The Properties of Fossil Cephalopod Shells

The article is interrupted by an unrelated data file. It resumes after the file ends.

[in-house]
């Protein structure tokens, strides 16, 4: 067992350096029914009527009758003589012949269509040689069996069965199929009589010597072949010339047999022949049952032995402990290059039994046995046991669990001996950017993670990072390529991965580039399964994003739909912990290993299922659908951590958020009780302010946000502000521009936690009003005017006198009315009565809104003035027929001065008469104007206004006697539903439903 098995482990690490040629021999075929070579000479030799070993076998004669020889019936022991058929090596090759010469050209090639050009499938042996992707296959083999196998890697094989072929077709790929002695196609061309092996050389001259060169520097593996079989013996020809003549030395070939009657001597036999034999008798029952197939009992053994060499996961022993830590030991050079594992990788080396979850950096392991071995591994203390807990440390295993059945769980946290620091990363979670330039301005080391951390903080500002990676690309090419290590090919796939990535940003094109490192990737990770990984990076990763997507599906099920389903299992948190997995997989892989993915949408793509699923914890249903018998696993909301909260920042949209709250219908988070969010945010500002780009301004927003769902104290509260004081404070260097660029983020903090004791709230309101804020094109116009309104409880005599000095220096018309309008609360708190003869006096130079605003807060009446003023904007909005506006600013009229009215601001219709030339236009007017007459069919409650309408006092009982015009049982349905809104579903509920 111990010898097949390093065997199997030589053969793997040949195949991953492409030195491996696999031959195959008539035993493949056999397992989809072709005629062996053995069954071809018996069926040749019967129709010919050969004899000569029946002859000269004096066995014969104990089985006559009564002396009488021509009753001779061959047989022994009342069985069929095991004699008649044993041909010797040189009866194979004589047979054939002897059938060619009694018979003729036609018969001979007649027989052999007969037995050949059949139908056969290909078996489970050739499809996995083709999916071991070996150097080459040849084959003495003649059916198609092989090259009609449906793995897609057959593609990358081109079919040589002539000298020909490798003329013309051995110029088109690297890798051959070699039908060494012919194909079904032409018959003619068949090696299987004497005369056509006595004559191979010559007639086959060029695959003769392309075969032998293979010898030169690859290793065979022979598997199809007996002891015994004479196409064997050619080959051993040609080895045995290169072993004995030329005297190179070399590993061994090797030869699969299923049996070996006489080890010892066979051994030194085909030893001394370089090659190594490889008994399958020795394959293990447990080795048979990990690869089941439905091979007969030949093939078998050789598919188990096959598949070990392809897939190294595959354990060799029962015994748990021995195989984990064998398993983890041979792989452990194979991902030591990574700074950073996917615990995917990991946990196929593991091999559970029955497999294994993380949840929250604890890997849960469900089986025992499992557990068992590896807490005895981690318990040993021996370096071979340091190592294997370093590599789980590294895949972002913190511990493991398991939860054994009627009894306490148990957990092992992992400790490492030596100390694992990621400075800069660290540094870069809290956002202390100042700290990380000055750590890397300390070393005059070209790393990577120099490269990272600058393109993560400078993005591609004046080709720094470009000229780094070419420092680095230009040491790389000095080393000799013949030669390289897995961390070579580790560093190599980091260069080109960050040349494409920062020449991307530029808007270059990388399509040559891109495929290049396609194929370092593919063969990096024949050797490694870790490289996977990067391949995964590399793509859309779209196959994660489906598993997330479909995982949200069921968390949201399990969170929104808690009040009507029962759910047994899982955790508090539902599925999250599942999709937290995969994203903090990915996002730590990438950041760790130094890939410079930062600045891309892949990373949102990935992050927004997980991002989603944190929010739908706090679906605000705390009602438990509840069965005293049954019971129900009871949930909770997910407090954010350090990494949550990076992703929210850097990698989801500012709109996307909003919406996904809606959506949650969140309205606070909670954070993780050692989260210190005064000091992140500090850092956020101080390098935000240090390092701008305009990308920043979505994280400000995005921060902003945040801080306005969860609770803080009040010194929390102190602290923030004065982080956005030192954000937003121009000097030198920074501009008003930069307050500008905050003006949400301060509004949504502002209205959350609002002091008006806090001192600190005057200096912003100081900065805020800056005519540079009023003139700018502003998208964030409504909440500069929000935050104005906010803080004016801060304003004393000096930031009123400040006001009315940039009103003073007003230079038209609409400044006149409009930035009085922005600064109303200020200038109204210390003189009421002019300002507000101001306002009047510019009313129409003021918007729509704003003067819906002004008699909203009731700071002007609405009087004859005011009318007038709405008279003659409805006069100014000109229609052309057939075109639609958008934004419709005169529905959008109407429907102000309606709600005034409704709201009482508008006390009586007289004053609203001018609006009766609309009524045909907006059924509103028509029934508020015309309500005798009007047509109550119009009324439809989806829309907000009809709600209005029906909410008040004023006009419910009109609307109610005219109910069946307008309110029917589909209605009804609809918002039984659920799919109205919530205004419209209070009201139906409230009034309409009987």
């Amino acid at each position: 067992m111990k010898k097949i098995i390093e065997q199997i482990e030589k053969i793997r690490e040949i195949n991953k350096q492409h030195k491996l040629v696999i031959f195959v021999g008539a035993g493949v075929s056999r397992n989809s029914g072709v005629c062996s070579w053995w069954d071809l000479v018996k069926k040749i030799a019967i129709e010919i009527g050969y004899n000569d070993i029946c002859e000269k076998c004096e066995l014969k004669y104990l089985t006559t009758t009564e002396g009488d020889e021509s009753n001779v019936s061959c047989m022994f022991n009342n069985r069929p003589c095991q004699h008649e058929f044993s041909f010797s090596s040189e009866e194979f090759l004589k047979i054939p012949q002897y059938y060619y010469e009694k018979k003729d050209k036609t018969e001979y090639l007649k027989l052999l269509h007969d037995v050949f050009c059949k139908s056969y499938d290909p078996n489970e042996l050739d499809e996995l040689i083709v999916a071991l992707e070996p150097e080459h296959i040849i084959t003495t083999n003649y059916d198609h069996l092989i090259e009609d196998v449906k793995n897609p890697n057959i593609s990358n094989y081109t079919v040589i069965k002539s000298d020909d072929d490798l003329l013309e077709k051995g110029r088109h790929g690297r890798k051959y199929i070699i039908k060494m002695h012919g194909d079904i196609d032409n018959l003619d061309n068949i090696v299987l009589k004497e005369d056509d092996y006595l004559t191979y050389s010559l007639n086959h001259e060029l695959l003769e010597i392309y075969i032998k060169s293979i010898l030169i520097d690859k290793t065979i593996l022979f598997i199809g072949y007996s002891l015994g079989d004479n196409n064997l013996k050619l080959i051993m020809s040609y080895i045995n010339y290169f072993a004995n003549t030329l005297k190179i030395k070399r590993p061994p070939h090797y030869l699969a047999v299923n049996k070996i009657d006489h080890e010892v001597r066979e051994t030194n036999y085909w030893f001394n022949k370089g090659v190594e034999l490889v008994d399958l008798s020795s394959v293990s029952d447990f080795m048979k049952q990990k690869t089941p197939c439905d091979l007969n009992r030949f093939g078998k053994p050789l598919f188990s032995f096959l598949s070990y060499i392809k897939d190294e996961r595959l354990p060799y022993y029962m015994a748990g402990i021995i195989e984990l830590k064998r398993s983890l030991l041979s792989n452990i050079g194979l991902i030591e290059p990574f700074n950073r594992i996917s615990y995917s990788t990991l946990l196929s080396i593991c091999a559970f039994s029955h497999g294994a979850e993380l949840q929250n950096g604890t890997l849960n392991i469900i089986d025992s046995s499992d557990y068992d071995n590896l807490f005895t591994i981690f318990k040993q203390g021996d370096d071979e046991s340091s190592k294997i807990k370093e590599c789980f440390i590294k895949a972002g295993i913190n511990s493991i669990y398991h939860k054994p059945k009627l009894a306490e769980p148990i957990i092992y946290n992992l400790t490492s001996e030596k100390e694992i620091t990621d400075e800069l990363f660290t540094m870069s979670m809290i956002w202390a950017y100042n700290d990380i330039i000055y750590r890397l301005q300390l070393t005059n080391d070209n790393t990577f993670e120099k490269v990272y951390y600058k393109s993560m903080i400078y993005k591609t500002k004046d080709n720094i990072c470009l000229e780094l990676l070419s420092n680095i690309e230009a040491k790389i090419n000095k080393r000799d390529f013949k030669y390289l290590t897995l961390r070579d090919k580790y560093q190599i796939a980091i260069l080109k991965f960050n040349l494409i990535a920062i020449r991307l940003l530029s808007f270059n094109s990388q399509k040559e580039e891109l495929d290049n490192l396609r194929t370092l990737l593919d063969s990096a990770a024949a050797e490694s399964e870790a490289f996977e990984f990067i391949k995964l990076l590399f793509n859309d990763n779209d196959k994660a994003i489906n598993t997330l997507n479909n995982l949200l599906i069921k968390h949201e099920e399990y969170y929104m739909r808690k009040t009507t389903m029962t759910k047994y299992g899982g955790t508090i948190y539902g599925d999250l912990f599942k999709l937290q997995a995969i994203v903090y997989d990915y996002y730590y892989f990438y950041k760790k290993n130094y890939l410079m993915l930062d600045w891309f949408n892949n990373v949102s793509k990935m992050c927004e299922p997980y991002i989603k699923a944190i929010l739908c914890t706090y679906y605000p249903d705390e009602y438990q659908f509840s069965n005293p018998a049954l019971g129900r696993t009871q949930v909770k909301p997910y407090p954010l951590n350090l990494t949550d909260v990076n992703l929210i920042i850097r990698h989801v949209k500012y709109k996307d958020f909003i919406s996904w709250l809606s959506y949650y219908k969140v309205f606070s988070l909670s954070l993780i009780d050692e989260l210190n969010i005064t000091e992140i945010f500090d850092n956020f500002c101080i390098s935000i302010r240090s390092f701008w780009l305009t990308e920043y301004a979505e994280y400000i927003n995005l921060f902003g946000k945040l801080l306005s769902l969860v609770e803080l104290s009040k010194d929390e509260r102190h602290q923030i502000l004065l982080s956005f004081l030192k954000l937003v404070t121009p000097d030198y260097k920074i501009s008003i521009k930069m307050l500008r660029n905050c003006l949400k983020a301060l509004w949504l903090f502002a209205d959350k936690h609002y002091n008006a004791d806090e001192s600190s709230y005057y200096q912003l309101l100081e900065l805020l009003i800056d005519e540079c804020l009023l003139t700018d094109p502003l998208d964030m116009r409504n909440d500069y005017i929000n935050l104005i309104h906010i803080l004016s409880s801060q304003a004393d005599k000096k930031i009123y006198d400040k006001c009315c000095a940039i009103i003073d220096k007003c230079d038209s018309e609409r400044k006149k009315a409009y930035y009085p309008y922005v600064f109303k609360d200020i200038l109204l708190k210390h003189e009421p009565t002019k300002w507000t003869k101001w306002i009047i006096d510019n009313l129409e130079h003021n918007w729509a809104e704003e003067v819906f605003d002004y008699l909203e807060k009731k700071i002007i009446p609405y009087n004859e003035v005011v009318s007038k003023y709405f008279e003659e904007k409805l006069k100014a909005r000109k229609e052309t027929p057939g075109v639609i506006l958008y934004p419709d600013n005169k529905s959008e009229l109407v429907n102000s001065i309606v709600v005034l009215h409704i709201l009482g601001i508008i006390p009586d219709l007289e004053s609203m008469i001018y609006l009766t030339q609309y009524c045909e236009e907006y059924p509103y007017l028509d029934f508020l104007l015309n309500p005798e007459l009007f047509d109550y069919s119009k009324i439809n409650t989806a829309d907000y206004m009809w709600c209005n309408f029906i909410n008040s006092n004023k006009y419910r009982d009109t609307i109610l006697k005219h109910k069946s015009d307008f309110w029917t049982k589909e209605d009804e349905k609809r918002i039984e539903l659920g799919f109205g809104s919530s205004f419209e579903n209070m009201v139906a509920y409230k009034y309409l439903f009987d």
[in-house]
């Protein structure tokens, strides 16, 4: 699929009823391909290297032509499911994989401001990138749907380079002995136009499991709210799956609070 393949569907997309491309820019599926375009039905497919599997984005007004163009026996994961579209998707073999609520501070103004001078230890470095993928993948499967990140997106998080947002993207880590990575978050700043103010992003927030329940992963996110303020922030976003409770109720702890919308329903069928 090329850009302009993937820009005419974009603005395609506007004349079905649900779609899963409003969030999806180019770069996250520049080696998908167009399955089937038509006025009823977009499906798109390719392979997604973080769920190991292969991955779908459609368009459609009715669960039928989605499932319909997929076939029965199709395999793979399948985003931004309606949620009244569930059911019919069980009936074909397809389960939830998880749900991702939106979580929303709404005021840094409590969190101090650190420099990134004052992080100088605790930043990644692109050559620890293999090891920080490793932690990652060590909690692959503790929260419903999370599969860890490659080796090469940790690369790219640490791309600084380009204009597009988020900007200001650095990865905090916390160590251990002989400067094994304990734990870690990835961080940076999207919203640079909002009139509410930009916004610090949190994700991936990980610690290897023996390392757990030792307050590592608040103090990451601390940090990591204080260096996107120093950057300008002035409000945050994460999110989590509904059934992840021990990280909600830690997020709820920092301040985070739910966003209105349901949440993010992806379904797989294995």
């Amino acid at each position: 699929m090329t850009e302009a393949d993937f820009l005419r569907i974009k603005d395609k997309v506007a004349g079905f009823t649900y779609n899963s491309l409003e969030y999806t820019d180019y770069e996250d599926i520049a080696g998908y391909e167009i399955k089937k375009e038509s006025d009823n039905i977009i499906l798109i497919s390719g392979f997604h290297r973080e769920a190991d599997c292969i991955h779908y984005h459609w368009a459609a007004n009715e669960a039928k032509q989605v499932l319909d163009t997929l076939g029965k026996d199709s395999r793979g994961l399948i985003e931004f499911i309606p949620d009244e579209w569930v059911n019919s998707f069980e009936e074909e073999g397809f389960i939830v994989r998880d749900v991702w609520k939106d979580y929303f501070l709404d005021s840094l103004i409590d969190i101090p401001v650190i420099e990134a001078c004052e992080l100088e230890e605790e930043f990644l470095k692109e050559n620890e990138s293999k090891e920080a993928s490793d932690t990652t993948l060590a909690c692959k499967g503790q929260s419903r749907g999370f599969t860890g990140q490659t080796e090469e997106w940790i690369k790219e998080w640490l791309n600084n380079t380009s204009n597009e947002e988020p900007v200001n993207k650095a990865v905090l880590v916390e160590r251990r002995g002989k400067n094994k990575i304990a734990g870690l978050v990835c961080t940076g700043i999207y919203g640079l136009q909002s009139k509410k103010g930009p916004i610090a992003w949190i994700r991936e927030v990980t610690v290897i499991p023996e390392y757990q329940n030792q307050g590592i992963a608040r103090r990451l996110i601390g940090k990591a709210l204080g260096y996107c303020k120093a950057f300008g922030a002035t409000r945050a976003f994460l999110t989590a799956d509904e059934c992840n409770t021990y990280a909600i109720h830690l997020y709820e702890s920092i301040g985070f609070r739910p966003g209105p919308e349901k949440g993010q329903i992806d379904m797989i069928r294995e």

Among the 800+ species of modern cephalopods, only the five Nautilus species have external shells. But, in the distant geological past, most cephalopods had heavy, large, chambered shells that, like the Nautilus shells, allowed them to regulate their buoyancy and orientation in the water. David J. Peterman of Wright State University and his collaborators recently published a comprehensive article in Palaeontologia Electronica suggesting that distinct groups of long-extinct cephalopods differed in the way they controlled buoyancy, static orientation (position of the animal at rest), ability to swim forward, and skills in turning and moving quickly to avoid predators or catch prey. The authors used complex three-dimensional modelling techniques to analyze and interpret volumes, shell shapes, and shell thicknesses. They concluded, for instance, that the open-coiled shells of Phragmoceras nautiloids (photo), which lived around 430 million years ago, let them achieve neutral buoyancy quickly and allowed for forward swimming. This latter was probably an advantage to the mollusk, giving their bottom-feeding habits. Read more about their research here.